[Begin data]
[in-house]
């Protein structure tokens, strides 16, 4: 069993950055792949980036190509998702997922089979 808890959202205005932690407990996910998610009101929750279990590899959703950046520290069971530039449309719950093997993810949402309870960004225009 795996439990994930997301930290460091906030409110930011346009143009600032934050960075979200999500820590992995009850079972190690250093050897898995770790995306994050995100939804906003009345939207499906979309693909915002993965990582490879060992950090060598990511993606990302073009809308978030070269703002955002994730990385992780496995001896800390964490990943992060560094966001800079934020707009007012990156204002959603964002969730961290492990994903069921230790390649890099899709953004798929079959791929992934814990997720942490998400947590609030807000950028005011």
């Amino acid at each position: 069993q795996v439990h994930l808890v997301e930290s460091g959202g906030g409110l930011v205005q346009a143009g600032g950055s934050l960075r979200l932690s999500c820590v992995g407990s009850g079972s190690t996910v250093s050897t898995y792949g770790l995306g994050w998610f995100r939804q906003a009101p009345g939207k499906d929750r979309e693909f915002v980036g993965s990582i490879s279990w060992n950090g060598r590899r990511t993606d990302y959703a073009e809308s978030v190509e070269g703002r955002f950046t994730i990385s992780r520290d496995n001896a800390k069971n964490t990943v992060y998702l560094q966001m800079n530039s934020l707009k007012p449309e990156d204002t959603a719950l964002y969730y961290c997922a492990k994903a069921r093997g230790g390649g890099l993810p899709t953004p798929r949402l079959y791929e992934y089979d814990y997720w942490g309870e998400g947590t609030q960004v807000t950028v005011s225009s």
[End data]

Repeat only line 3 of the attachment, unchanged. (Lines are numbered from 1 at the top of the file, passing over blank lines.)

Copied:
């Amino acid at each position: 069993q795996v439990h994930l808890v997301e930290s460091g959202g906030g409110l930011v205005q346009a143009g600032g950055s934050l960075r979200l932690s999500c820590v992995g407990s009850g079972s190690t996910v250093s050897t898995y792949g770790l995306g994050w998610f995100r939804q906003a009101p009345g939207k499906d929750r979309e693909f915002v980036g993965s990582i490879s279990w060992n950090g060598r590899r990511t993606d990302y959703a073009e809308s978030v190509e070269g703002r955002f950046t994730i990385s992780r520290d496995n001896a800390k069971n964490t990943v992060y998702l560094q966001m800079n530039s934020l707009k007012p449309e990156d204002t959603a719950l964002y969730y961290c997922a492990k994903a069921r093997g230790g390649g890099l993810p899709t953004p798929r949402l079959y791929e992934y089979d814990y997720w942490g309870e998400g947590t609030q960004v807000t950028v005011s225009s």